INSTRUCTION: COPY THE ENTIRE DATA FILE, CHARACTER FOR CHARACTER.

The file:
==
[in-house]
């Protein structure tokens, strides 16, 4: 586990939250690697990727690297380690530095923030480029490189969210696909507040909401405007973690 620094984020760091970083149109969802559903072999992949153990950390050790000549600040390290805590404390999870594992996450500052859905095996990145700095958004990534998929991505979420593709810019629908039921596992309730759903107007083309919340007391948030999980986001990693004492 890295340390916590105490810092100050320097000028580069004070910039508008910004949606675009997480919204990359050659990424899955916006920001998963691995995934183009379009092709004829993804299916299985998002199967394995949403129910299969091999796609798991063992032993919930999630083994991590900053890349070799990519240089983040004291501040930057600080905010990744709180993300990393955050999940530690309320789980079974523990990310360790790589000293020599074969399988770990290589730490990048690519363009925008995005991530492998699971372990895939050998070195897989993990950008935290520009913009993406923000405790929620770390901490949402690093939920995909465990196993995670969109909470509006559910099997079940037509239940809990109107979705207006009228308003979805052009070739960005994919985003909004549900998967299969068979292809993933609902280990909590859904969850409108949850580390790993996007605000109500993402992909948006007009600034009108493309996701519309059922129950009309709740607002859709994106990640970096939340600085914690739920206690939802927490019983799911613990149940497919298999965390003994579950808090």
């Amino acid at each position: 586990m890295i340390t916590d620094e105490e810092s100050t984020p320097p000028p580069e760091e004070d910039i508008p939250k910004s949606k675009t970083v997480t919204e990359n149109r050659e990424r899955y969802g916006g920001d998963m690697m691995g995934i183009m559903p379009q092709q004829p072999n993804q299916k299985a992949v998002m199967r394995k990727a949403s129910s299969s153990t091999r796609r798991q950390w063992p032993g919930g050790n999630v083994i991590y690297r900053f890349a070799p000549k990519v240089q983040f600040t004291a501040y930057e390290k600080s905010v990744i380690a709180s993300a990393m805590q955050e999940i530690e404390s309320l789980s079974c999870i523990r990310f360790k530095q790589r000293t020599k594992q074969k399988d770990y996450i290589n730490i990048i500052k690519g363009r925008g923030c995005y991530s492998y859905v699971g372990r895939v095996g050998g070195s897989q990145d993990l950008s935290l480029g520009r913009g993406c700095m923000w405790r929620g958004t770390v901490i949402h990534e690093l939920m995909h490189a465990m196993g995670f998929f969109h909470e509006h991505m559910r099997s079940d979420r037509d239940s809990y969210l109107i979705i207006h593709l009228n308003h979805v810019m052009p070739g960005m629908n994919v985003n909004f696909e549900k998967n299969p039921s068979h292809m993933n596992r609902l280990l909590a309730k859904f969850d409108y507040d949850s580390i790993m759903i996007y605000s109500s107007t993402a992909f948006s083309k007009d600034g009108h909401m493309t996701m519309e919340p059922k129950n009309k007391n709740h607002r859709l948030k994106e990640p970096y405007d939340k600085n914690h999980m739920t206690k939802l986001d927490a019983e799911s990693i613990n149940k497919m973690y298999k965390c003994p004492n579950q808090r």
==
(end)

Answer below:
[in-house]
């Protein structure tokens, strides 16, 4: 586990939250690697990727690297380690530095923030480029490189969210696909507040909401405007973690 620094984020760091970083149109969802559903072999992949153990950390050790000549600040390290805590404390999870594992996450500052859905095996990145700095958004990534998929991505979420593709810019629908039921596992309730759903107007083309919340007391948030999980986001990693004492 890295340390916590105490810092100050320097000028580069004070910039508008910004949606675009997480919204990359050659990424899955916006920001998963691995995934183009379009092709004829993804299916299985998002199967394995949403129910299969091999796609798991063992032993919930999630083994991590900053890349070799990519240089983040004291501040930057600080905010990744709180993300990393955050999940530690309320789980079974523990990310360790790589000293020599074969399988770990290589730490990048690519363009925008995005991530492998699971372990895939050998070195897989993990950008935290520009913009993406923000405790929620770390901490949402690093939920995909465990196993995670969109909470509006559910099997079940037509239940809990109107979705207006009228308003979805052009070739960005994919985003909004549900998967299969068979292809993933609902280990909590859904969850409108949850580390790993996007605000109500993402992909948006007009600034009108493309996701519309059922129950009309709740607002859709994106990640970096939340600085914690739920206690939802927490019983799911613990149940497919298999965390003994579950808090």
């Amino acid at each position: 586990m890295i340390t916590d620094e105490e810092s100050t984020p320097p000028p580069e760091e004070d910039i508008p939250k910004s949606k675009t970083v997480t919204e990359n149109r050659e990424r899955y969802g916006g920001d998963m690697m691995g995934i183009m559903p379009q092709q004829p072999n993804q299916k299985a992949v998002m199967r394995k990727a949403s129910s299969s153990t091999r796609r798991q950390w063992p032993g919930g050790n999630v083994i991590y690297r900053f890349a070799p000549k990519v240089q983040f600040t004291a501040y930057e390290k600080s905010v990744i380690a709180s993300a990393m805590q955050e999940i530690e404390s309320l789980s079974c999870i523990r990310f360790k530095q790589r000293t020599k594992q074969k399988d770990y996450i290589n730490i990048i500052k690519g363009r925008g923030c995005y991530s492998y859905v699971g372990r895939v095996g050998g070195s897989q990145d993990l950008s935290l480029g520009r913009g993406c700095m923000w405790r929620g958004t770390v901490i949402h990534e690093l939920m995909h490189a465990m196993g995670f998929f969109h909470e509006h991505m559910r099997s079940d979420r037509d239940s809990y969210l109107i979705i207006h593709l009228n308003h979805v810019m052009p070739g960005m629908n994919v985003n909004f696909e549900k998967n299969p039921s068979h292809m993933n596992r609902l280990l909590a309730k859904f969850d409108y507040d949850s580390i790993m759903i996007y605000s109500s107007t993402a992909f948006s083309k007009d600034g009108h909401m493309t996701m519309e919340p059922k129950n009309k007391n709740h607002r859709l948030k994106e990640p970096y405007d939340k600085n914690h999980m739920t206690k939802l986001d927490a019983e799911s990693i613990n149940k497919m973690y298999k965390c003994p004492n579950q808090r």